The Sound Of The Space You Displace.
"Loved this piece. The little robot that's attracted to faces was my best friend!"
I'm very happy to say that The Sound Of The Space you Displace won the Audience Award for most popular piece at Milton Keynes Gallery exhibition 'MK Calling' :)
This interactive sound installation explores some of the subtle, unconscious and involuntary effects we and the world have on each other. Inputs including very small displacements of air, and subtle vibrations - the kind you cant help but make simply by being there - are expressed as part of the composition. In a way, making audible the music we are constantly surrounded by but not usually aware of.
Part of a device that's very sensitive to small airflows. Movement of the air causes movement of a very light diaphragm. A laser and camera arrangement sense that movement and qualities from the motion feed into the sound. In a way, the sound is shaped by the space your body takes up...
This little robot creature is very interested in faces. Its very tempting to perceive it in a social way and as you interact with it, the resulting data feeds into the composition. Even your social presence can have a sound!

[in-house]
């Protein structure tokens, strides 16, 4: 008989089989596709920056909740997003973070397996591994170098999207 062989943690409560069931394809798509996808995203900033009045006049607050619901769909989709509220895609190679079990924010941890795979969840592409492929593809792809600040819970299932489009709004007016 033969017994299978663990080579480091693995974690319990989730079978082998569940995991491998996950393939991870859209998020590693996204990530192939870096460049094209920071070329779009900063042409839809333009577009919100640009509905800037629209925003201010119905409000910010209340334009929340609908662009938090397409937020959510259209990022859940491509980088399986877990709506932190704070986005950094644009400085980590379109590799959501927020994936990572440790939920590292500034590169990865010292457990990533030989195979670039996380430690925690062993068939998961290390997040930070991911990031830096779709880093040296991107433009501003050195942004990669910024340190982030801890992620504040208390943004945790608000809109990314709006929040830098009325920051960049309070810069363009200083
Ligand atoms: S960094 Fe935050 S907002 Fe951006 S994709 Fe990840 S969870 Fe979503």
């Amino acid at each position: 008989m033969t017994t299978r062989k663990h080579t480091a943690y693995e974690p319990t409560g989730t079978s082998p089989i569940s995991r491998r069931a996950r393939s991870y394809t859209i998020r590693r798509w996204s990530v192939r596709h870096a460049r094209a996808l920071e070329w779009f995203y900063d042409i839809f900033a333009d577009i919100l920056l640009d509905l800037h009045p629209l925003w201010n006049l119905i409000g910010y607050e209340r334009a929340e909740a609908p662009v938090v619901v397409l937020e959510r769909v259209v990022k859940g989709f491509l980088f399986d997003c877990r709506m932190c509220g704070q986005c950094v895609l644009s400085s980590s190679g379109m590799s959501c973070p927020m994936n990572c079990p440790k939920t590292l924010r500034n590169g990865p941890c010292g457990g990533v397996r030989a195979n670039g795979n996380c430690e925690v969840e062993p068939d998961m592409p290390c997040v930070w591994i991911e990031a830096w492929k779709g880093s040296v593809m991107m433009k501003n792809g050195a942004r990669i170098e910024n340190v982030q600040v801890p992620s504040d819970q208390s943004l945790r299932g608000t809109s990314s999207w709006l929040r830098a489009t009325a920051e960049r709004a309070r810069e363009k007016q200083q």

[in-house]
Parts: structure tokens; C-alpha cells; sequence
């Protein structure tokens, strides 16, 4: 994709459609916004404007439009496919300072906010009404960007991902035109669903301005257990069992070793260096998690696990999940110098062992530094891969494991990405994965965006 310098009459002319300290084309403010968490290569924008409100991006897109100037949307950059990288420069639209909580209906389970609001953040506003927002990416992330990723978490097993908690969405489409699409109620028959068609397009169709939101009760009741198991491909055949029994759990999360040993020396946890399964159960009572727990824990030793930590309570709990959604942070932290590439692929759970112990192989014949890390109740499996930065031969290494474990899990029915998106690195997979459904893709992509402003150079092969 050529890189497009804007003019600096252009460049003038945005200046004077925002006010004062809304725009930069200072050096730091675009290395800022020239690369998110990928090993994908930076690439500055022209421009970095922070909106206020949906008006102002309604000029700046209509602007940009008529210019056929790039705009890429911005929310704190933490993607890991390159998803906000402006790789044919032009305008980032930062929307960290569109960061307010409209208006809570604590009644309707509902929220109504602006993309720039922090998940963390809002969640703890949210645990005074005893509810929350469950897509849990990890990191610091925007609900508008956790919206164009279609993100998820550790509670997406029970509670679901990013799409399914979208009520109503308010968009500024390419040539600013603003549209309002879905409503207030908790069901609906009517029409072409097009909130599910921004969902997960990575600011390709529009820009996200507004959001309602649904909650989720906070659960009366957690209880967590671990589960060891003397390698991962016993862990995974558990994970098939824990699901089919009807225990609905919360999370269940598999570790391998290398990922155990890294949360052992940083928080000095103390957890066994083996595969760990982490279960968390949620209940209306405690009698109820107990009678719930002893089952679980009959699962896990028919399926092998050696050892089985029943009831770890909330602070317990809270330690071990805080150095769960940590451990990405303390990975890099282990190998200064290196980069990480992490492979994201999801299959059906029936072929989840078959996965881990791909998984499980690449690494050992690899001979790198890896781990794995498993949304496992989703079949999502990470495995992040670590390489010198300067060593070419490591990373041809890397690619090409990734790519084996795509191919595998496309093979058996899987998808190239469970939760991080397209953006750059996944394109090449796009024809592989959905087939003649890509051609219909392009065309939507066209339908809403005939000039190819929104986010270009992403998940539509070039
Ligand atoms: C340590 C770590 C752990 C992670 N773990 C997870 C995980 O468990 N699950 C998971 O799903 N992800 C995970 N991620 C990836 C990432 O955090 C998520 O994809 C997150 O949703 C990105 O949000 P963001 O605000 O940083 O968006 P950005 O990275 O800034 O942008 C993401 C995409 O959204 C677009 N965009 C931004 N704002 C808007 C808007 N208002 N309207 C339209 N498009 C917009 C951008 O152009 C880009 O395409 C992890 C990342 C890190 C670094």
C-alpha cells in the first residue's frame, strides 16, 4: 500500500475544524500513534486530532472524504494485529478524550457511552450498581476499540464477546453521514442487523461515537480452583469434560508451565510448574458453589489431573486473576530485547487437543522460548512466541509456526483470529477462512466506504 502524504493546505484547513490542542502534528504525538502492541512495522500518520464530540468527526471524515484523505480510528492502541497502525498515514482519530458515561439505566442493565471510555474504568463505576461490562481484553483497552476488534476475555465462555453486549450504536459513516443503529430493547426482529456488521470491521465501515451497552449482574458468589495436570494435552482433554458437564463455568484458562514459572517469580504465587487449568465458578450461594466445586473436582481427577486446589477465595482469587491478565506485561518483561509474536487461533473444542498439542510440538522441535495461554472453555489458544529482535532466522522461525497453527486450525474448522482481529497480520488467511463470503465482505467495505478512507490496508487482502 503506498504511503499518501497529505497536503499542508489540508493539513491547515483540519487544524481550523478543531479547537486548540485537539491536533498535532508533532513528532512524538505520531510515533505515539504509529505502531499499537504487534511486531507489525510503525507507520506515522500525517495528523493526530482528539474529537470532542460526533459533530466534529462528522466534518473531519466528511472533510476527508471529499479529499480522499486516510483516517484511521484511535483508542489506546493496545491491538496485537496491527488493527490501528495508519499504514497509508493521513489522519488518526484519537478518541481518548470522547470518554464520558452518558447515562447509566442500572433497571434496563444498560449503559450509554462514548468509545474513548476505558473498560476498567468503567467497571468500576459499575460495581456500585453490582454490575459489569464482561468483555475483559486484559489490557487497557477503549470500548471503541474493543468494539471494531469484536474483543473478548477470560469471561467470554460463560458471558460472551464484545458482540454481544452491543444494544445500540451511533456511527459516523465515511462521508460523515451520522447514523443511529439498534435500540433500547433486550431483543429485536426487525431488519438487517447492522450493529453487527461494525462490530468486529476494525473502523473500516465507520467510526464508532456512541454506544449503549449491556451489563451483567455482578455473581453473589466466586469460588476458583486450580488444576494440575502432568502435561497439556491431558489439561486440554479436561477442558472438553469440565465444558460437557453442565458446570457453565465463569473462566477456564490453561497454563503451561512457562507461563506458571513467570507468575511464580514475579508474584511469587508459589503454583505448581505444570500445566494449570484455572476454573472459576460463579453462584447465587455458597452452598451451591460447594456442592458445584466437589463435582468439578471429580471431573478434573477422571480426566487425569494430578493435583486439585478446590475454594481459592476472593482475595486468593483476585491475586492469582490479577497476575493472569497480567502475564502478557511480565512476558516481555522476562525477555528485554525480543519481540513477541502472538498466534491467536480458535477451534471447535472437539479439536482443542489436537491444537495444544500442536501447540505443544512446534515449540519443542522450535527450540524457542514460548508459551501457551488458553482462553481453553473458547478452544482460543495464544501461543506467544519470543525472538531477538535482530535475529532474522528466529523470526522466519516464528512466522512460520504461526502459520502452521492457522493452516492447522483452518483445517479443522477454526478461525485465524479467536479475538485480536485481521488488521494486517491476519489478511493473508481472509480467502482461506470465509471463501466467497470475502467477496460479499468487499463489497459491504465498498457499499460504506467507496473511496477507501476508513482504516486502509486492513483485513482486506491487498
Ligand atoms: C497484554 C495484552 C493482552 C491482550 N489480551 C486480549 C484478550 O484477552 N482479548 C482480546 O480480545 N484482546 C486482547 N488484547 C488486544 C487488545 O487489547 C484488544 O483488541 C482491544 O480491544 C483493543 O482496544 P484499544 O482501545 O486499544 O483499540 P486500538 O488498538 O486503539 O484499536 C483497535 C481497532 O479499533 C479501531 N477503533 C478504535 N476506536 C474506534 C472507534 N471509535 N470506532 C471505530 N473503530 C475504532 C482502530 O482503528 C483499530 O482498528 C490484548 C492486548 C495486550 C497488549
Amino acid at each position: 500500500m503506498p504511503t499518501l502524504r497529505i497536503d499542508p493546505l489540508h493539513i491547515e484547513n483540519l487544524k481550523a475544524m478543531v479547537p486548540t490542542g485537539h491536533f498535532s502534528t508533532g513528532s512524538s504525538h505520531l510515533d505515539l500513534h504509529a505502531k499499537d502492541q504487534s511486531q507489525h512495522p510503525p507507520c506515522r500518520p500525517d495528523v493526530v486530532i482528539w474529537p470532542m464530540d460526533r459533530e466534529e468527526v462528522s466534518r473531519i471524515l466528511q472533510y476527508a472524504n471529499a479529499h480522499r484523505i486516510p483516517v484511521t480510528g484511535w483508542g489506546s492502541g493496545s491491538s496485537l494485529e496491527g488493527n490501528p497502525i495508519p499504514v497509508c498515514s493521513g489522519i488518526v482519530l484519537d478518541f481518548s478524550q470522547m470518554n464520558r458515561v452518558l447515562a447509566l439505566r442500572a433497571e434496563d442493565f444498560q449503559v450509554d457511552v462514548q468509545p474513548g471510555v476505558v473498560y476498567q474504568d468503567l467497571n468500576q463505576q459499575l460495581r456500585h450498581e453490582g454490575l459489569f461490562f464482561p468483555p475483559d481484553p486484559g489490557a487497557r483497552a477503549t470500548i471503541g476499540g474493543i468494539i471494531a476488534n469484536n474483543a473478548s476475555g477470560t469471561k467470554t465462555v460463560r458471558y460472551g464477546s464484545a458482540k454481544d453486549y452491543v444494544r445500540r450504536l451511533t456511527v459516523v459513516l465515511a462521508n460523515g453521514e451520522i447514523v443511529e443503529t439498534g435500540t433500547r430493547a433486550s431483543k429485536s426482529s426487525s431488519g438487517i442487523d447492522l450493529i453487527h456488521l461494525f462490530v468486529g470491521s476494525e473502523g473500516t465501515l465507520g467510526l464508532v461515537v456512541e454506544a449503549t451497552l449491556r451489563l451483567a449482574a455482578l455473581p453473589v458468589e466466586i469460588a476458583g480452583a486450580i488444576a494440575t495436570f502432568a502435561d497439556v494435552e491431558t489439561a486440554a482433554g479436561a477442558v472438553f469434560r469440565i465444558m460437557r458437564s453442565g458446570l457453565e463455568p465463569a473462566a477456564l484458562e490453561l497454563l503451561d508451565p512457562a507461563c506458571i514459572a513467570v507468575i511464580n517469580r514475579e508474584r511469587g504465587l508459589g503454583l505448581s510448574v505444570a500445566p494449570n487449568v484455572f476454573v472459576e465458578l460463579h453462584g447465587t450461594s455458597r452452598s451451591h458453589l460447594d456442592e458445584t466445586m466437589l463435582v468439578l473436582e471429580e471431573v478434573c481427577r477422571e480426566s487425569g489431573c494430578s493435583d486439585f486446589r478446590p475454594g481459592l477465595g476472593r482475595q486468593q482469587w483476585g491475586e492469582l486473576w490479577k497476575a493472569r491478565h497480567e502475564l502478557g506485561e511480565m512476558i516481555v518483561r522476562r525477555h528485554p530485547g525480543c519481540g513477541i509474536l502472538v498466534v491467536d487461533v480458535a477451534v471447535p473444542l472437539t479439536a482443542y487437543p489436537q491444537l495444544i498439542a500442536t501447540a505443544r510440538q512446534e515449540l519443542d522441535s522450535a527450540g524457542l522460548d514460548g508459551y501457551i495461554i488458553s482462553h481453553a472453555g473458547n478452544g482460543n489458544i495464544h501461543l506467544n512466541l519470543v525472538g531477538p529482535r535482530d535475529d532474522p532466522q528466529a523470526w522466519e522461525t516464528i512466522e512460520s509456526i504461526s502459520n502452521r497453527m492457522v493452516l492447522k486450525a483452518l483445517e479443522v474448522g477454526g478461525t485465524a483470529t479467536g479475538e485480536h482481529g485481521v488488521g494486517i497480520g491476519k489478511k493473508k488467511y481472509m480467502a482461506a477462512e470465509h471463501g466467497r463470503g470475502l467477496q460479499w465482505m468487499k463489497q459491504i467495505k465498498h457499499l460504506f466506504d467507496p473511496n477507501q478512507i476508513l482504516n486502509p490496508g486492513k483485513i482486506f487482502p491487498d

This element responds to subtle movements of the building. People both inside and outside have an effect on the structure of the building by their footsteps, speaking, walking and driving. This one was a little tricky and went through a few iterations. One version featured a microphone that weighed several killigrams :) Lasers and tinfoil worked the magic in the end (so obvious now!..) A ball covered in tinfoil plays the role of 'rough surfaced reflective sphere'. The ball is suspended from the ceiling by a long piece of string and a laser and camera once again are able to read its tiny movements by the changes of laser pattern on the surface. A combination of a seismograph and an optical mouse! And again it becomes part of the composition.
I think of this part as the Secret Disco. A screen shows the immediate surroundings in both visible and extended wavelengths of light. It reveals the 'secret' that you are covered in moving points of light, just in normally invisible infra-red. We are surrounded by infinite worlds right here, right now. Its only a question of being aware of it.
Art meets Trip Hazard. The piece installed at Milton Keynes Gallery, listening to visitors and turning place into sound :)